Good News, Screamers — Loud Sex Is Good For Your Health

Good News, Screamers — Loud Sex Is Good For Your Health ©iStock/AleksandarNakic

When it comes to coming, we’ve all got our own styles. Some of us like to let our eyes roll back in our heads as we sail away to O-Town pretty quietly, while others of us are more vocal, and the better the orgasm, the louder we get. And while none of us want to hear our roommates, upstairs neighbors, parents, or anyone else screaming in pleasure, it turns out loud sex is actually good for your health. At least according to Sweden’s former health minister Gabriel Wikstrom.

It makes sense, really. The idea that we feel comfortable enough with our partners to go full-on banshee is what sex is all about. If we’re sleeping with someone, we should trust them completely (even if just in the bedroom, as is the case with one-night stands, FWBs, and hook-ups), and it’s that implicit trust that we’re in this thing together that lets us experience the joys of what sex is all about.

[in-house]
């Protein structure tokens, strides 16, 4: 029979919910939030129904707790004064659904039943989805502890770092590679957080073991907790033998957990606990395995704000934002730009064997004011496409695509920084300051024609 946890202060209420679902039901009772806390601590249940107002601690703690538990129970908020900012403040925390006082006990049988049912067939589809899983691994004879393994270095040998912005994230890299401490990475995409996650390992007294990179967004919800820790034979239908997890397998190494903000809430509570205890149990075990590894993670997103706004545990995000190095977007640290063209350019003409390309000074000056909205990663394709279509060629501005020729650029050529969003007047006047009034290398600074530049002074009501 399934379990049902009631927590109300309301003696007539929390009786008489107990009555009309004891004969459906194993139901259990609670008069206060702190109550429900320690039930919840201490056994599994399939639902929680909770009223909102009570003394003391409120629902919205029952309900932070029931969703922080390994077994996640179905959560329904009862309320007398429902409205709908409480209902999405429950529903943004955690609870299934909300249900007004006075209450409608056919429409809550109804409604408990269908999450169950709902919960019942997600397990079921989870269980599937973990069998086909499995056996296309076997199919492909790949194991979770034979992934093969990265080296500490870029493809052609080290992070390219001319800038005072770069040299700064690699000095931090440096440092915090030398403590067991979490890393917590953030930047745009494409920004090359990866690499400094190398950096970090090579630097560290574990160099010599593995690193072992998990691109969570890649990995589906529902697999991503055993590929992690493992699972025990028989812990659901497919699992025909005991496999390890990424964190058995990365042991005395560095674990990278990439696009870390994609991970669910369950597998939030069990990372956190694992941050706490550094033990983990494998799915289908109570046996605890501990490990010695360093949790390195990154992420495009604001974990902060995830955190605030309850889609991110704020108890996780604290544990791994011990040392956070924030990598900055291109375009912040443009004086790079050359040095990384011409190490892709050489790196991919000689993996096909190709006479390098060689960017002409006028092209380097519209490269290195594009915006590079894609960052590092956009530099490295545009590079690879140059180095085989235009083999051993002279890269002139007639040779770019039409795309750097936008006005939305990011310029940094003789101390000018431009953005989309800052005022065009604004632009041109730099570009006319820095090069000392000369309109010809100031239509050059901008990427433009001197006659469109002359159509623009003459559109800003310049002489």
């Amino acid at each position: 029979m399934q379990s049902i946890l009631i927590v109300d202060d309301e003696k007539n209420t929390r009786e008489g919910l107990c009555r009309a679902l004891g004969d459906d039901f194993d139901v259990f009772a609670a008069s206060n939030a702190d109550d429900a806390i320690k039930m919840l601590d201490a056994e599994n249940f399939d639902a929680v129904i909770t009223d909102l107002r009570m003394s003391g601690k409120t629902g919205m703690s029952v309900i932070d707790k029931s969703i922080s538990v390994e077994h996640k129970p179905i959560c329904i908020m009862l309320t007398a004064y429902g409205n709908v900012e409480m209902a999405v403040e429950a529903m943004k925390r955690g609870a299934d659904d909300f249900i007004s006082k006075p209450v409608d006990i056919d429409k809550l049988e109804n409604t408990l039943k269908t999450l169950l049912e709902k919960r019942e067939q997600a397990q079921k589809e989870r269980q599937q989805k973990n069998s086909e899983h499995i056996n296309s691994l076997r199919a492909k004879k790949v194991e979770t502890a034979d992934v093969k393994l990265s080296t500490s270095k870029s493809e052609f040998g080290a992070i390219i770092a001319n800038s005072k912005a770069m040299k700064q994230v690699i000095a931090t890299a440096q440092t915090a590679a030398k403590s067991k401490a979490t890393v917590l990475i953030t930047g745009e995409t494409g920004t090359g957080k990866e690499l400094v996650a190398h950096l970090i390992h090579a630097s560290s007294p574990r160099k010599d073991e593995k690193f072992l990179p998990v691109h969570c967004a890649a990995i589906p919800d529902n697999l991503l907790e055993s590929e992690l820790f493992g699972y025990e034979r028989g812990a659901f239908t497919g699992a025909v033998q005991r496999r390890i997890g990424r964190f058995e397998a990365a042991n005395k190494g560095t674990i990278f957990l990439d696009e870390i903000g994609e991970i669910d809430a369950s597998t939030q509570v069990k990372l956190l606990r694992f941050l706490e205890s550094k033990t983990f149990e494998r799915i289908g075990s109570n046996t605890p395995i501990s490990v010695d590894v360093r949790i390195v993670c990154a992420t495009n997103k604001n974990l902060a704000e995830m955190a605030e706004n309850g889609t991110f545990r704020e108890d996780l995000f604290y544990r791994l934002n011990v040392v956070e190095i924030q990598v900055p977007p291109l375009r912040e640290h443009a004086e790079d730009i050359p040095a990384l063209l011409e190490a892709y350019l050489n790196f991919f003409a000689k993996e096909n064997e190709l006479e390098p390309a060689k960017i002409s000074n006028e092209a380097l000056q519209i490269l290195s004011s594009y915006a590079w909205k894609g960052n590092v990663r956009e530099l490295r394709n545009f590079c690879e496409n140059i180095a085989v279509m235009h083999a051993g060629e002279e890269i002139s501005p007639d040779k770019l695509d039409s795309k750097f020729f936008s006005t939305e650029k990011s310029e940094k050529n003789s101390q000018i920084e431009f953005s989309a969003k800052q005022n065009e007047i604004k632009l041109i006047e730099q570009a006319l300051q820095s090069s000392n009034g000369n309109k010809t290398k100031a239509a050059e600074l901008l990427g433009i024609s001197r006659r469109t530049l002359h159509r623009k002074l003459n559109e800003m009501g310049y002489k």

As psychotherapist Dr. Ian Kerner explained to Broadly, it’s all about communication, without which any partnership — sexual, romantic or otherwise — is pretty much pointless.

“Copulatory vocalization—making noise during sex—is an essential way of communicating with your partner, letting them know what feels good, what doesn’t necessarily feel good. Many studies have shown that women who vocalize a lot during sex, that it’s not often as much about their own pleasure [as] it is about signifying to their partner that it’s okay for them to orgasm.”

Makes a lot of sense, but not all of us are screamers, and that’s fine! Kerner was clear to point out that you don’t HAVE to bring the house down with loud sex in order for it to be great sex. In fact, forcing yourself to scream and shout when that’s not your thing not only comes off as fake but could ruin the experience.

“There’s all kinds of ways to have sex, and loud sex does not automatically have to equal good sex. We do have to distinguish between real sex, the sounds we make during real sex, and the sounds we make when we perform.”

In other words, keep doing you. If it feels right, there’s nothing wrong with it.

Jennifer Still is a writer and editor with more than 10 years of experience. The managing editor of Bolde, she has bylines in Vanity Fair, Business Insider, The New York Times, Glamour, Bon Appetit, and many more. You can follow her on Twitter @jenniferlstill